Now with Joe Biden as President, he has now faced the issue of Asian-American hate spreading across the country. Los Angeles Times staff writer Leila Miller reported that, “The Los Angeles Police Department documented 15 hate crimes against Asian Americans in 2020, more than double the previous year, according to a new study by the agency.” This goes to show the destruction caused by hatred and stupidity. (picture via)

In my opinion, I believe that the only way to stop the racial hate and unite this country is to educate each other and actually discuss our differences. American musician Daryl Davis put it best in my opinion: “There’s a difference between being ignorant and being stupid… For me, an ignorant person is someone who makes the wrong decision or a bad choice because he or she does not have the proper facts. If you give that person the facts and the proper information you have alleviated that ignorance, and they make the right decision.” Through this education process we can unite and look past race and skin color as a whole, making the world safer for generations to come.

Texas Battered by Snow Storm

By Mathew Ruiz

It was the week of February 13, 2021 when an unusual snowstorm hit Texas, leading to massive damages including power outages, no water, no electricity, and very limited supplies, including food.

The storm left millions of people in a very dire situation. Many of their houses’ pipes burst open causing water to gush and flood the floors. This led to the point where they had to boil water from the snow for the heat inside their homes. The storm was so bad that it also delayed the federal government’s delivery of Covid-19 vaccines which had caused many other shortages.

In one of the most unexpected snowstorms of early 2021, approximately 58 people died, including an 11-year-old boy who froze to death. The parents of this young child filed a lawsuit of $100 million dollars after not having any electricity. In Houston, a woman and her 7 year old daughter died inside her car while it was parked and running in the garage in an attempt to keep warm. Most families were cooking outside, charging phones in their car and using snow to melt and shower. All of the wild chaos made it very difficult for hospitals to take care of patients.

While some schools were open in Texas, the storm then led to them being closed for several days as their crews would have to repair pipes, damages, and clean the classrooms. The horrific snow storm temperatures were the coldest it has been since the year of 1989. Driveways were covered in snow, and without a car or road access, it was difficult for the residents of Texas to go to their grocery stores. The only way to get there was by walking. When residents could drive, the weather conditions caused more than 450 car accidents between the days of Sunday and Tuesday in the Houston area alone.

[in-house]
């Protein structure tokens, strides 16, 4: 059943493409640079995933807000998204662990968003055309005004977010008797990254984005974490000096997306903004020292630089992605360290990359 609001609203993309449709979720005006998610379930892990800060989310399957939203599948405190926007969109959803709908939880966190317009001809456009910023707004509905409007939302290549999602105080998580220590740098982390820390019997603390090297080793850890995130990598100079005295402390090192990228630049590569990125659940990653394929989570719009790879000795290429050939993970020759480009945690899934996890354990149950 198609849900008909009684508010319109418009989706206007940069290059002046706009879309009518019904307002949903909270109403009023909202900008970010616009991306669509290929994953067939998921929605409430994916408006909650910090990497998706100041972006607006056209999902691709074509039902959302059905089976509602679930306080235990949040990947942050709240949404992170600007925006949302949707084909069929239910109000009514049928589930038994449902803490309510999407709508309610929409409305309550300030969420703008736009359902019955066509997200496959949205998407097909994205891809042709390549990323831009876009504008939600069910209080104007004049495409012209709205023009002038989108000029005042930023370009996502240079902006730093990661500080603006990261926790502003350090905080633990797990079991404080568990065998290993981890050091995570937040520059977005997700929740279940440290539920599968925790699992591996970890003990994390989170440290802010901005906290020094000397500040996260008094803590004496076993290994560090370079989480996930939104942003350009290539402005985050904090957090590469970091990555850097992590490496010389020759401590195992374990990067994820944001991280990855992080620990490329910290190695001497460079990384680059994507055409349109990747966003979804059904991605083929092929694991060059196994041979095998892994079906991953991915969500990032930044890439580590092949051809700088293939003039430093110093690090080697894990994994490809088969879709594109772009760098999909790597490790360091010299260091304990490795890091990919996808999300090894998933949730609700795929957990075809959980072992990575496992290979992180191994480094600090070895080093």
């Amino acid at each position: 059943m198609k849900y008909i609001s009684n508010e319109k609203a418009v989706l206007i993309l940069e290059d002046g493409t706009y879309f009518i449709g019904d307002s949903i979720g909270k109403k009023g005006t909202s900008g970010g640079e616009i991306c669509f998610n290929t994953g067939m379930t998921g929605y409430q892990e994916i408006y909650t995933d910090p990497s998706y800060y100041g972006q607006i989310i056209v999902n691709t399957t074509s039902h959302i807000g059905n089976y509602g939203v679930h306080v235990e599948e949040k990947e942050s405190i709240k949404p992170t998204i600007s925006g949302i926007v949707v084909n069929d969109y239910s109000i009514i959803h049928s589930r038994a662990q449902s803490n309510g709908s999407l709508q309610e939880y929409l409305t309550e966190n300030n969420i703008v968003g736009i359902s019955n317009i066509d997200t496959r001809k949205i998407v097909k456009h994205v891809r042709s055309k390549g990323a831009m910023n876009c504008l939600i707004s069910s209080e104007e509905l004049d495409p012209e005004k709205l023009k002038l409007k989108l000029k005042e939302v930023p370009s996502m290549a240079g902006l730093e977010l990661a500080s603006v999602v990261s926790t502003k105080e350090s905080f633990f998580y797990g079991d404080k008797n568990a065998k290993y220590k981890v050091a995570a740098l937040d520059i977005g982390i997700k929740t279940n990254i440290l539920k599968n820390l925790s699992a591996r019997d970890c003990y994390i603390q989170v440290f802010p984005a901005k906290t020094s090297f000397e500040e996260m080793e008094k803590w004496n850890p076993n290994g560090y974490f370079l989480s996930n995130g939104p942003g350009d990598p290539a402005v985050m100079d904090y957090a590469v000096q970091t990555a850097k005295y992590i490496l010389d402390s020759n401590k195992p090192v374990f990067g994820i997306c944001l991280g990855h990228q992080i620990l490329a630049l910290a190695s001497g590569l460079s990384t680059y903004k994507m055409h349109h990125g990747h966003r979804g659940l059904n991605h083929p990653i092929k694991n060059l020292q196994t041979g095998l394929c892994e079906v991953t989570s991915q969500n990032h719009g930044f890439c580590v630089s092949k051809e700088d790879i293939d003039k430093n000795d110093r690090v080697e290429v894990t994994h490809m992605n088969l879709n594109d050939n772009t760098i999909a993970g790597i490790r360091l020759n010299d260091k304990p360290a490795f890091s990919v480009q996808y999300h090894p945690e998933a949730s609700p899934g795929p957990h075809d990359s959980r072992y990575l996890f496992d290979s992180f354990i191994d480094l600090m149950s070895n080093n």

The stores looked like it was the beginning of Covid-19 all over again. There were long lines to get in, all shelves were empty, including all toilet paper and wipes. Water, first aid kits, and food were also eventually completely gone. When you’re in a situation like this, you don’t know what to do; so, some people started panicking.

Overall, around 290,000 Texas residents were left without power and more than 22 million other people across the South were put under frigid temperatures in the coldest winter of their lives.

March: This Month in History

By Edmund Shryock

There have been a great deal of historical events that have taken place within the month of March. All of us know about the events of last March (2020) which now overshadows previous historical events and achievements. Now let’s take a look back at five historical events that have taken place in the month of March.

  1. The Ratification of The Articles of Confederation:
  • On March 1st, 1781, The Articles of Confederation were ratified, creating the first taste of a Government in the United States after the signing of the Declaration of Independence. Although the Articles remained as the governing body of the U.S. Government until the end of the Revolutionary War in 1789, there were major flaws within it. It created economic disorganization among the 13 States and there was no executive leader. This paved a way to a signing of the current U.S. Constitution that is the backbone of current American Politics. 
  1. Franklin D. Roosevelt was Inaugurated as the 32nd President of The United States: